In 1984, Lionel Richie released his syrupy serenade, “Hello.” The accompanying video stars Richie as a theater teacher pining over a blind art student; he thinks his crush is unrequited till the very end, when he walks into her sculpting studio and realizes she’s putting the finishing touches on a bust in his likeness.
“When a man sings it, it’s actually kind of creepy,” Gabrielle Wortman, the frontwoman of the alt-electronic duo Smoke Season, said with a laugh. “But when it’s sung by a woman, it becomes more longing and more sexy.”
So Wortman, along with her Smoke Season bandmate Jason Rosen, set about reinterpreting song and video alike, their second cover effort. (They previously covered Talking Heads’ “Psycho Killer” in October, an almost-unrecognizable, eerie take just in time for Halloween.) The result, directed by actress Megan Duffy and premiering exclusively on W, subverts the male gaze of the original, instead depicting a woman (Wortman) returning home from a grueling day at work, undergoing a baptism of sorts in a hot tub, and emerging rejuvenated, armor-clad, perched on a throne sipping a cup of tea, queen-like. Behind the scenes and in front of the camera, Smoke Season’s “Hello” is a women-forward endeavor, with a female director, stylist, makeup artist, and star.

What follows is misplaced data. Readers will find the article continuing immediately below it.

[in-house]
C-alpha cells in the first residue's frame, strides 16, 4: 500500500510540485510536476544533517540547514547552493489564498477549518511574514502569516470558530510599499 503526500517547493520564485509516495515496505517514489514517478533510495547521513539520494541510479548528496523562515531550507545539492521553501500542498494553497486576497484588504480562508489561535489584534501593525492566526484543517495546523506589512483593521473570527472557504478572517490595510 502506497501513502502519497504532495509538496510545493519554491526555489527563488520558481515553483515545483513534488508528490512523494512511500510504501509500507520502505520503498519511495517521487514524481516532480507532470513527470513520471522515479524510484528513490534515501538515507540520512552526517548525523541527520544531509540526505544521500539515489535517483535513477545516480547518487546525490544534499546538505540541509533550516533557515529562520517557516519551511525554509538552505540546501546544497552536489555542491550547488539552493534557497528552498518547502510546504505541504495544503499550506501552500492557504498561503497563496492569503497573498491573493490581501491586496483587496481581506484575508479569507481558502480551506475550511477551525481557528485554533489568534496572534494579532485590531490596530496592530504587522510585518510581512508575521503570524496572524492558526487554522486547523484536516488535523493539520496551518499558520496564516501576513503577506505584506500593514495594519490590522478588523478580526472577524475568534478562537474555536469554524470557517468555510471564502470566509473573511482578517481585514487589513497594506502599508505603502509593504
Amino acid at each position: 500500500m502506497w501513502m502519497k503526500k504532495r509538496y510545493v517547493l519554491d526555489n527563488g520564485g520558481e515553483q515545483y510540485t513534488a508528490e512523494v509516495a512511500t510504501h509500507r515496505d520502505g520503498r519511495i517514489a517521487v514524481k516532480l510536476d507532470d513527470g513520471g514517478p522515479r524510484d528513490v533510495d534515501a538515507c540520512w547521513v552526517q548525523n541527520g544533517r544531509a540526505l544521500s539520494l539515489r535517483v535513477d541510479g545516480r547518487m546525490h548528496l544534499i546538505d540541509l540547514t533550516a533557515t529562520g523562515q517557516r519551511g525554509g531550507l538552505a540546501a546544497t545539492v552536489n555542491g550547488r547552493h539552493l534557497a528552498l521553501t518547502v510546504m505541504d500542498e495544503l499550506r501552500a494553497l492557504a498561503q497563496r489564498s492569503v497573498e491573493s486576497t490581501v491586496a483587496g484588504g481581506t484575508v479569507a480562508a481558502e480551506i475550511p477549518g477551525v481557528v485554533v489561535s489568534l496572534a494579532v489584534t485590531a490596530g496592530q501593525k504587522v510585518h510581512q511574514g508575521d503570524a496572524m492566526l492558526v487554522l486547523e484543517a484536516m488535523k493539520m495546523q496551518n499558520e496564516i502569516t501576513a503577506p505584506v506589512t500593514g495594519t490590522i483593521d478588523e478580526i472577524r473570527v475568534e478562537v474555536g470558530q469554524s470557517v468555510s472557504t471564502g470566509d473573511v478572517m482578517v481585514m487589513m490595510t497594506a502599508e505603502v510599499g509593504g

Wortman’s armor, a marigold-colored caped gown out of Giles Deacon's latest couture collection, comes courtesy of Zoe Zhou, a stylist whose previous work spans both video and editorial, and includes assisting uber-stylist Marni Senofonte on Beyoncé’s Lemonade video, her Super Bowl performance costumes, and the Lemonade world tour. (“Beyoncé is such an amazing storyteller,” Zhou said.) Zhou and Wortman met through a mutual friend several years ago, hitting it off almost immediately; Zhou also styles Wortman for the stage, where her look tends towards androgyny, rather than the ultra-feminine looks in "Hello."
In the video, Wortman’s character arc mirrors the narrative suggested by her succession of looks, a closet of Vivienne Westwood, Marchesa, Giles Deacon, and more. As the bass begins to pulse, Wortman sways up the stairs to her apartment, clad in a skirtsuit and cloche, taking a style cue from Faye Dunaway’s character in Chinatown, with a nod also to Hillary Clinton’s put-together suiting. Though they began work on the single in September, Wortman explained, Clinton’s loss in the November presidential election lent the video project a sense of urgency: “The election changed the type of love story that we wanted to tell,” Wortman explained—that is, the video centers women in their own narratives at a moment when women’s rights and gender equality are particularly under threat.
The two covers Smoke Season has released over the past few months are breadcrumbs for their fans between major projects. Last summer, they released the six-track Ourobouros EP. Then they embarked immediately on tour—when we connected, Wortman was in Las Vegas for a show—before heading into the studio to write a full-length album, slated for release later this year.
And as for Zhou? She’s balancing freelance projects, including ongoing work with Senofonte—and maybe her most famous client. “You know Beyoncé’s performing at the—” she stopped herself and laughed. “She has a few things going on… I’ll let that happen when it does.”